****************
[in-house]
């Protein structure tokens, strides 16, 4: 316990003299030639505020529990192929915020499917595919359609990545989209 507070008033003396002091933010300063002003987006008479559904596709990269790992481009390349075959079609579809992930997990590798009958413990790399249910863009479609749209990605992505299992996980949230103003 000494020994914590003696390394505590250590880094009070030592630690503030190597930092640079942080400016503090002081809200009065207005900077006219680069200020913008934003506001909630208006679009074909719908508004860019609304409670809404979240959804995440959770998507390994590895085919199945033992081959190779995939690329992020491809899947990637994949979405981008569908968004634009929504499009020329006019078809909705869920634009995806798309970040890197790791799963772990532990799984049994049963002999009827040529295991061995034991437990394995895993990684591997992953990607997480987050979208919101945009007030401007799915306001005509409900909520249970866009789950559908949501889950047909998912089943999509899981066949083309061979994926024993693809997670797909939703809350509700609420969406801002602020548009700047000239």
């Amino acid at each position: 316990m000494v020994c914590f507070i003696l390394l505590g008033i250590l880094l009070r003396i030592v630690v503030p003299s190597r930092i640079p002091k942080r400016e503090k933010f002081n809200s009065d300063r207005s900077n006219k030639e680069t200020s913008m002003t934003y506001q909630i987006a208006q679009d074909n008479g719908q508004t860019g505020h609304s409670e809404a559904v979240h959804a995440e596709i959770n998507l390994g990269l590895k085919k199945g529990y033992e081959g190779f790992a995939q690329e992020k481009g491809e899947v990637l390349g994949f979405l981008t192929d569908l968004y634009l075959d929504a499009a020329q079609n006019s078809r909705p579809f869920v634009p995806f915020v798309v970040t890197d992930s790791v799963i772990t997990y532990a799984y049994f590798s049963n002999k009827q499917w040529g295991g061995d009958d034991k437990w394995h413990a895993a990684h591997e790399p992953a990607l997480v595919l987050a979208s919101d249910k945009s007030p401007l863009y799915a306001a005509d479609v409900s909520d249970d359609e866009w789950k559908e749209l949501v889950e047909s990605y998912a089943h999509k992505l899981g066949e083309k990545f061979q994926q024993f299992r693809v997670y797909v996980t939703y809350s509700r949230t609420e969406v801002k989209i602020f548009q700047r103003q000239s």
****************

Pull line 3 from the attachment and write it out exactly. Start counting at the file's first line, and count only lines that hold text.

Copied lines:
């Amino acid at each position: 316990m000494v020994c914590f507070i003696l390394l505590g008033i250590l880094l009070r003396i030592v630690v503030p003299s190597r930092i640079p002091k942080r400016e503090k933010f002081n809200s009065d300063r207005s900077n006219k030639e680069t200020s913008m002003t934003y506001q909630i987006a208006q679009d074909n008479g719908q508004t860019g505020h609304s409670e809404a559904v979240h959804a995440e596709i959770n998507l390994g990269l590895k085919k199945g529990y033992e081959g190779f790992a995939q690329e992020k481009g491809e899947v990637l390349g994949f979405l981008t192929d569908l968004y634009l075959d929504a499009a020329q079609n006019s078809r909705p579809f869920v634009p995806f915020v798309v970040t890197d992930s790791v799963i772990t997990y532990a799984y049994f590798s049963n002999k009827q499917w040529g295991g061995d009958d034991k437990w394995h413990a895993a990684h591997e790399p992953a990607l997480v595919l987050a979208s919101d249910k945009s007030p401007l863009y799915a306001a005509d479609v409900s909520d249970d359609e866009w789950k559908e749209l949501v889950e047909s990605y998912a089943h999509k992505l899981g066949e083309k990545f061979q994926q024993f299992r693809v997670y797909v996980t939703y809350s509700r949230t609420e969406v801002k989209i602020f548009q700047r103003q000239s």